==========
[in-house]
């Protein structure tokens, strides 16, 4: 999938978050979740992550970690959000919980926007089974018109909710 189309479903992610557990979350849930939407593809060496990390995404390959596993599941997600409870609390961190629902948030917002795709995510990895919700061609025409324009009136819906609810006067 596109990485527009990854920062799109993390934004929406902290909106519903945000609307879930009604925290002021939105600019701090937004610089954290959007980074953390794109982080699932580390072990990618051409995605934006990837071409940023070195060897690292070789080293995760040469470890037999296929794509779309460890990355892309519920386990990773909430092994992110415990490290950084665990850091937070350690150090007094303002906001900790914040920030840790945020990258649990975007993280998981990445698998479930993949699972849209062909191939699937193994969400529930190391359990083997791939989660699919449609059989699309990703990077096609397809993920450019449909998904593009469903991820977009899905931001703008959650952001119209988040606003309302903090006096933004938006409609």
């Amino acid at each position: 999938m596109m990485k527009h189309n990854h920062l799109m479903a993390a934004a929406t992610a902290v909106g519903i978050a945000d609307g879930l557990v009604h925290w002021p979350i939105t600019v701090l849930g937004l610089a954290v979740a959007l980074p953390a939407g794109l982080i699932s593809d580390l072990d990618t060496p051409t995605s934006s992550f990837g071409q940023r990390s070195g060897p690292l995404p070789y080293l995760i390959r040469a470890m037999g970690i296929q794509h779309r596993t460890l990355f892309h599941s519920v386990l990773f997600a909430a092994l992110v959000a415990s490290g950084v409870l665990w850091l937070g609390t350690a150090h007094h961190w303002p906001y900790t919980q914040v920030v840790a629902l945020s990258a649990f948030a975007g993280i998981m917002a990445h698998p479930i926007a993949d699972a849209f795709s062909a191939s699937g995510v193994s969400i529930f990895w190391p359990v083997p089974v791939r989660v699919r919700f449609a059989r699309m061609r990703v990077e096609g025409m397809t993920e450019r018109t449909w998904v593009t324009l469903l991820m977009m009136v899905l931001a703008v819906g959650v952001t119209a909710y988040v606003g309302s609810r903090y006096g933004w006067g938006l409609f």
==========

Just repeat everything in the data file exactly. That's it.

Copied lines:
[in-house]
């Protein structure tokens, strides 16, 4: 999938978050979740992550970690959000919980926007089974018109909710 189309479903992610557990979350849930939407593809060496990390995404390959596993599941997600409870609390961190629902948030917002795709995510990895919700061609025409324009009136819906609810006067 596109990485527009990854920062799109993390934004929406902290909106519903945000609307879930009604925290002021939105600019701090937004610089954290959007980074953390794109982080699932580390072990990618051409995605934006990837071409940023070195060897690292070789080293995760040469470890037999296929794509779309460890990355892309519920386990990773909430092994992110415990490290950084665990850091937070350690150090007094303002906001900790914040920030840790945020990258649990975007993280998981990445698998479930993949699972849209062909191939699937193994969400529930190391359990083997791939989660699919449609059989699309990703990077096609397809993920450019449909998904593009469903991820977009899905931001703008959650952001119209988040606003309302903090006096933004938006409609």
């Amino acid at each position: 999938m596109m990485k527009h189309n990854h920062l799109m479903a993390a934004a929406t992610a902290v909106g519903i978050a945000d609307g879930l557990v009604h925290w002021p979350i939105t600019v701090l849930g937004l610089a954290v979740a959007l980074p953390a939407g794109l982080i699932s593809d580390l072990d990618t060496p051409t995605s934006s992550f990837g071409q940023r990390s070195g060897p690292l995404p070789y080293l995760i390959r040469a470890m037999g970690i296929q794509h779309r596993t460890l990355f892309h599941s519920v386990l990773f997600a909430a092994l992110v959000a415990s490290g950084v409870l665990w850091l937070g609390t350690a150090h007094h961190w303002p906001y900790t919980q914040v920030v840790a629902l945020s990258a649990f948030a975007g993280i998981m917002a990445h698998p479930i926007a993949d699972a849209f795709s062909a191939s699937g995510v193994s969400i529930f990895w190391p359990v083997p089974v791939r989660v699919r919700f449609a059989r699309m061609r990703v990077e096609g025409m397809t993920e450019r018109t449909w998904v593009t324009l469903l991820m977009m009136v899905l931001a703008v819906g959650v952001t119209a909710y988040v606003g309302s609810r903090y006096g933004w006067g938006l409609f």